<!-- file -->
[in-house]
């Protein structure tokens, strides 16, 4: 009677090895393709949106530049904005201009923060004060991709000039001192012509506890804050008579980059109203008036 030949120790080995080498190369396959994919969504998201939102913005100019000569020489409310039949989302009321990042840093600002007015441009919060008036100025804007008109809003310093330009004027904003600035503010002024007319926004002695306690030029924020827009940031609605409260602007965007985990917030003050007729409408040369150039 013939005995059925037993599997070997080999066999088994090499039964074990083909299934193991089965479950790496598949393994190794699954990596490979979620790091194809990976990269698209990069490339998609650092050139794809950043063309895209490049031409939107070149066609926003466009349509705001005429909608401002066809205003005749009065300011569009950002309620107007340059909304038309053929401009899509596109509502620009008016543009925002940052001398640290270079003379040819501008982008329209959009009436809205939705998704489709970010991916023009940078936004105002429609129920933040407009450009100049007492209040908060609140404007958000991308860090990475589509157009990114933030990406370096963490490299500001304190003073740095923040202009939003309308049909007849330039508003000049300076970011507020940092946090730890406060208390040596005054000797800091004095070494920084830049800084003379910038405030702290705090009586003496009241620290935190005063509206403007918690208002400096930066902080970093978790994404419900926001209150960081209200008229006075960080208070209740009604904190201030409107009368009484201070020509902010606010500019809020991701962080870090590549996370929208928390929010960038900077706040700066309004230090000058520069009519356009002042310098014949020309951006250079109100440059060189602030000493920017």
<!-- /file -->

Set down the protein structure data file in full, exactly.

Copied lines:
[in-house]
């Protein structure tokens, strides 16, 4: 009677090895393709949106530049904005201009923060004060991709000039001192012509506890804050008579980059109203008036 030949120790080995080498190369396959994919969504998201939102913005100019000569020489409310039949989302009321990042840093600002007015441009919060008036100025804007008109809003310093330009004027904003600035503010002024007319926004002695306690030029924020827009940031609605409260602007965007985990917030003050007729409408040369150039 013939005995059925037993599997070997080999066999088994090499039964074990083909299934193991089965479950790496598949393994190794699954990596490979979620790091194809990976990269698209990069490339998609650092050139794809950043063309895209490049031409939107070149066609926003466009349509705001005429909608401002066809205003005749009065300011569009950002309620107007340059909304038309053929401009899509596109509502620009008016543009925002940052001398640290270079003379040819501008982008329209959009009436809205939705998704489709970010991916023009940078936004105002429609129920933040407009450009100049007492209040908060609140404007958000991308860090990475589509157009990114933030990406370096963490490299500001304190003073740095923040202009939003309308049909007849330039508003000049300076970011507020940092946090730890406060208390040596005054000797800091004095070494920084830049800084003379910038405030702290705090009586003496009241620290935190005063509206403007918690208002400096930066902080970093978790994404419900926001209150960081209200008229006075960080208070209740009604904190201030409107009368009484201070020509902010606010500019809020991701962080870090590549996370929208928390929010960038900077706040700066309004230090000058520069009519356009002042310098014949020309951006250079109100440059060189602030000493920017």